Mary Rafferty comes from a poor family of steel mill workers in 19th Century Pittsburgh. Her family objects when she goes to work as a maid for the wealthy Scott family which controls the ... See full summary »
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Toward the end of his life F. Scott Fitzgerald is writing for Hollywood studios to be able to afford the cost of an asylum for his wife. He is also struggling against alcoholism. Into his life comes the famous gossip columnist.
Mary Rafferty comes from a poor family of steel mill workers in 19th Century Pittsburgh. Her family objects when she goes to work as a maid for the wealthy Scott family which controls the mill. Mary catches the attention of handsome scion Paul Scott, but their romance is complicated by Paul's engagement to someone else and a bitter strike among the mill workers. Written by
Daniel Bubbeo <email@example.com>
"The Screen Guild Theater" broadcast a 60 minute radio adaptation of the movie on May 17, 1951 with Greer Garson reprising her film role. See more »
[Mary is upset over her father's stubbornness and begins crying. Paul leads her to a bluff overlooking Pittsburgh's steel mills]
You can see all of Pittsburgh from here, but Pittsburgh can't see you. Why don't you sit down and cry it out?
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Okay, I'll admit that this movie is a bit heavy-handed at times. Lionel Barrymore's performance as Mary's father is not a subtle performance and the movie is a tad predictable at times. However, despite these minor shortcomings, this is a marvelous romantic flick from Hollywood's heyday and is a great early Gregory Peck vehicle.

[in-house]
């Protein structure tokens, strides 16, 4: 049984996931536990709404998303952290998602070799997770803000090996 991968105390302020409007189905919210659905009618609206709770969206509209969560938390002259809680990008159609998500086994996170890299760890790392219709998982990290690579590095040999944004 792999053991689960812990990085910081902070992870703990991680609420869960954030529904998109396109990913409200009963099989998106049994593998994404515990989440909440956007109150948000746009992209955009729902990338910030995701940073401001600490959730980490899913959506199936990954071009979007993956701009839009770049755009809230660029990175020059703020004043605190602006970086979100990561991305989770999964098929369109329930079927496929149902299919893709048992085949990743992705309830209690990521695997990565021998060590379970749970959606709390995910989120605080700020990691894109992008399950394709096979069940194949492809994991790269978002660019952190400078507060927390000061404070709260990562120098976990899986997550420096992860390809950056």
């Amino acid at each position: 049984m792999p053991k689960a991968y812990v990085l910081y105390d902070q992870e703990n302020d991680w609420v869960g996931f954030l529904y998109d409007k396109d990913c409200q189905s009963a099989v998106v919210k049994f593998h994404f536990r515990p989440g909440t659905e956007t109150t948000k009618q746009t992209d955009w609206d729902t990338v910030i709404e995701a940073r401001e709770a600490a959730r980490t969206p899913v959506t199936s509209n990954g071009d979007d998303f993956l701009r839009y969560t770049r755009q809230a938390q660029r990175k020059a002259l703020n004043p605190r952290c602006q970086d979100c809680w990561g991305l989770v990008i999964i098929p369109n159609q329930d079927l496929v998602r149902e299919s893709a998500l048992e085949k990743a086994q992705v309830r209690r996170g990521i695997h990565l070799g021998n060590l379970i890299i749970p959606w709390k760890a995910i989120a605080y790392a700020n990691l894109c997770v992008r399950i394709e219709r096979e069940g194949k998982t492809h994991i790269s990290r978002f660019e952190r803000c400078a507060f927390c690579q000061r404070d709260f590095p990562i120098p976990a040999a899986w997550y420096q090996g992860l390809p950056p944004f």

Mary (Greer Garson) is a lovely poor lass who goes to work as a housekeeper in the home of the wealthy family (the Scotts) who own the local steel mill. This is problematic, as Mary's father was seriously injured in the mill and bears an intense hatred of the Scotts. It becomes even more problematic as, over time, handsome Paul Scott (Peck) falls for her and asks for her hand in marriage! Yikes! However, this is only about half-way through the movie--what happens next you'll need to find out yourself.
Great performances (not just from the two leads but from capable supporting actors such as Donald Crisp and Dan Duryea), direction, sets and writing make this one of my personal favorites. Watch it!
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